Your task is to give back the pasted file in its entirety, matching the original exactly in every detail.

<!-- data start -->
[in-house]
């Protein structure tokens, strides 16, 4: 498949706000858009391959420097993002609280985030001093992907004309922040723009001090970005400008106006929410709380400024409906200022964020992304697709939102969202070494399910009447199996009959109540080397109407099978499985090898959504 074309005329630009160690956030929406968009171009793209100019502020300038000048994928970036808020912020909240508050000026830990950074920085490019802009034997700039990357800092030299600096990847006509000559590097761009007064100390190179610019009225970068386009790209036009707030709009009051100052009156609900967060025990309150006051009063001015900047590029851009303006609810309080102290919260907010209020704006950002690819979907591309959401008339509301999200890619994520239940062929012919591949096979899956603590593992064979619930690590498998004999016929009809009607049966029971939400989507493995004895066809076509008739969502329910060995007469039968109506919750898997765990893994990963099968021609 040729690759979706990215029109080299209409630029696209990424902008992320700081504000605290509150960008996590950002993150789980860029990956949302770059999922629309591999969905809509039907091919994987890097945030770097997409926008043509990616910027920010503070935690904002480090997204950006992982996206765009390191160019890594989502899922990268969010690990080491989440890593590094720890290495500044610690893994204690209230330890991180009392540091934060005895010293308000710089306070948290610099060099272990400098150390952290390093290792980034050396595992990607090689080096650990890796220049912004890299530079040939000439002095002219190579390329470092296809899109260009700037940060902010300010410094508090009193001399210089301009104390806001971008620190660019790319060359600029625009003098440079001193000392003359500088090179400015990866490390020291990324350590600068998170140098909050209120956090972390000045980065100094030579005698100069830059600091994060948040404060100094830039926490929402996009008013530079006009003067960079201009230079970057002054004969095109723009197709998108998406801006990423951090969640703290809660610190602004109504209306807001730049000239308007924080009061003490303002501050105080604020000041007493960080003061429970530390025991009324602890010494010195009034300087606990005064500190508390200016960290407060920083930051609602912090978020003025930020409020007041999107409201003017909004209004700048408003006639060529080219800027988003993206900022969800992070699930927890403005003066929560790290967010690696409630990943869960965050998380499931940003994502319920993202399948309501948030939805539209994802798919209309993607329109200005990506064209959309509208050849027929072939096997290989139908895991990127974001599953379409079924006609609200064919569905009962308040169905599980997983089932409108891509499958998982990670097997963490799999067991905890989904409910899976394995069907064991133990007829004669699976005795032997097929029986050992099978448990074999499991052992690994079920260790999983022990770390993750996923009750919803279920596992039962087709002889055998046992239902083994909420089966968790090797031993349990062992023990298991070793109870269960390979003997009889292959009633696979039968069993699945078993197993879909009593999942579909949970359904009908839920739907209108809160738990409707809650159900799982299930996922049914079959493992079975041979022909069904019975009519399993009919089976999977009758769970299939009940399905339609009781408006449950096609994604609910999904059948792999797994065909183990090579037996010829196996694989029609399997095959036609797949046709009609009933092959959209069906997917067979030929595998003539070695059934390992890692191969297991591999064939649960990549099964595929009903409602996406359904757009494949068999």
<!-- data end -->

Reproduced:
[in-house]
């Protein structure tokens, strides 16, 4: 498949706000858009391959420097993002609280985030001093992907004309922040723009001090970005400008106006929410709380400024409906200022964020992304697709939102969202070494399910009447199996009959109540080397109407099978499985090898959504 074309005329630009160690956030929406968009171009793209100019502020300038000048994928970036808020912020909240508050000026830990950074920085490019802009034997700039990357800092030299600096990847006509000559590097761009007064100390190179610019009225970068386009790209036009707030709009009051100052009156609900967060025990309150006051009063001015900047590029851009303006609810309080102290919260907010209020704006950002690819979907591309959401008339509301999200890619994520239940062929012919591949096979899956603590593992064979619930690590498998004999016929009809009607049966029971939400989507493995004895066809076509008739969502329910060995007469039968109506919750898997765990893994990963099968021609 040729690759979706990215029109080299209409630029696209990424902008992320700081504000605290509150960008996590950002993150789980860029990956949302770059999922629309591999969905809509039907091919994987890097945030770097997409926008043509990616910027920010503070935690904002480090997204950006992982996206765009390191160019890594989502899922990268969010690990080491989440890593590094720890290495500044610690893994204690209230330890991180009392540091934060005895010293308000710089306070948290610099060099272990400098150390952290390093290792980034050396595992990607090689080096650990890796220049912004890299530079040939000439002095002219190579390329470092296809899109260009700037940060902010300010410094508090009193001399210089301009104390806001971008620190660019790319060359600029625009003098440079001193000392003359500088090179400015990866490390020291990324350590600068998170140098909050209120956090972390000045980065100094030579005698100069830059600091994060948040404060100094830039926490929402996009008013530079006009003067960079201009230079970057002054004969095109723009197709998108998406801006990423951090969640703290809660610190602004109504209306807001730049000239308007924080009061003490303002501050105080604020000041007493960080003061429970530390025991009324602890010494010195009034300087606990005064500190508390200016960290407060920083930051609602912090978020003025930020409020007041999107409201003017909004209004700048408003006639060529080219800027988003993206900022969800992070699930927890403005003066929560790290967010690696409630990943869960965050998380499931940003994502319920993202399948309501948030939805539209994802798919209309993607329109200005990506064209959309509208050849027929072939096997290989139908895991990127974001599953379409079924006609609200064919569905009962308040169905599980997983089932409108891509499958998982990670097997963490799999067991905890989904409910899976394995069907064991133990007829004669699976005795032997097929029986050992099978448990074999499991052992690994079920260790999983022990770390993750996923009750919803279920596992039962087709002889055998046992239902083994909420089966968790090797031993349990062992023990298991070793109870269960390979003997009889292959009633696979039968069993699945078993197993879909009593999942579909949970359904009908839920739907209108809160738990409707809650159900799982299930996922049914079959493992079975041979022909069904019975009519399993009919089976999977009758769970299939009940399905339609009781408006449950096609994604609910999904059948792999797994065909183990090579037996010829196996694989029609399997095959036609797949046709009609009933092959959209069906997917067979030929595998003539070695059934390992890692191969297991591999064939649960990549099964595929009903409602996406359904757009494949068999």